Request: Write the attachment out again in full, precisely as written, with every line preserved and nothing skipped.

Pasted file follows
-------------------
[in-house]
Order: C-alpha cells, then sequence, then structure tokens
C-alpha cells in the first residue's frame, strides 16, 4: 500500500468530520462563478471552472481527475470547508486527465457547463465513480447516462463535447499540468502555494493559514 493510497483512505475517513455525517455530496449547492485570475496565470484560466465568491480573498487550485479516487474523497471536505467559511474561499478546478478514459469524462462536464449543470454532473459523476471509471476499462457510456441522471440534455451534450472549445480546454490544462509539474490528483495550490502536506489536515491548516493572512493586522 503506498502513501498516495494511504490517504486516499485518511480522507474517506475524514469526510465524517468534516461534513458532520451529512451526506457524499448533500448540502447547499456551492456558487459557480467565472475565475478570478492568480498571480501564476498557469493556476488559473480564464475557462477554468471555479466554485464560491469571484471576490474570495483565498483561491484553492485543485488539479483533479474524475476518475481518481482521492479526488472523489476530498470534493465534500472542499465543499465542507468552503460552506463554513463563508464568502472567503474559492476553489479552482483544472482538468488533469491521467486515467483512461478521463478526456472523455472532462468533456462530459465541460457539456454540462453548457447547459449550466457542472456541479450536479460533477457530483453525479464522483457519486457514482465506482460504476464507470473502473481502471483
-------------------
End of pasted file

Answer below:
[in-house]
Order: C-alpha cells, then sequence, then structure tokens
C-alpha cells in the first residue's frame, strides 16, 4: 500500500468530520462563478471552472481527475470547508486527465457547463465513480447516462463535447499540468502555494493559514 493510497483512505475517513455525517455530496449547492485570475496565470484560466465568491480573498487550485479516487474523497471536505467559511474561499478546478478514459469524462462536464449543470454532473459523476471509471476499462457510456441522471440534455451534450472549445480546454490544462509539474490528483495550490502536506489536515491548516493572512493586522 503506498502513501498516495494511504490517504486516499485518511480522507474517506475524514469526510465524517468534516461534513458532520451529512451526506457524499448533500448540502447547499456551492456558487459557480467565472475565475478570478492568480498571480501564476498557469493556476488559473480564464475557462477554468471555479466554485464560491469571484471576490474570495483565498483561491484553492485543485488539479483533479474524475476518475481518481482521492479526488472523489476530498470534493465534500472542499465543499465542507468552503460552506463554513463563508464568502472567503474559492476553489479552482483544472482538468488533469491521467486515467483512461478521463478526456472523455472532462468533456462530459465541460457539456454540462453548457447547459449550466457542472456541479450536479460533477457530483453525479464522483457519486457514482465506482460504476464507470473502473481502471483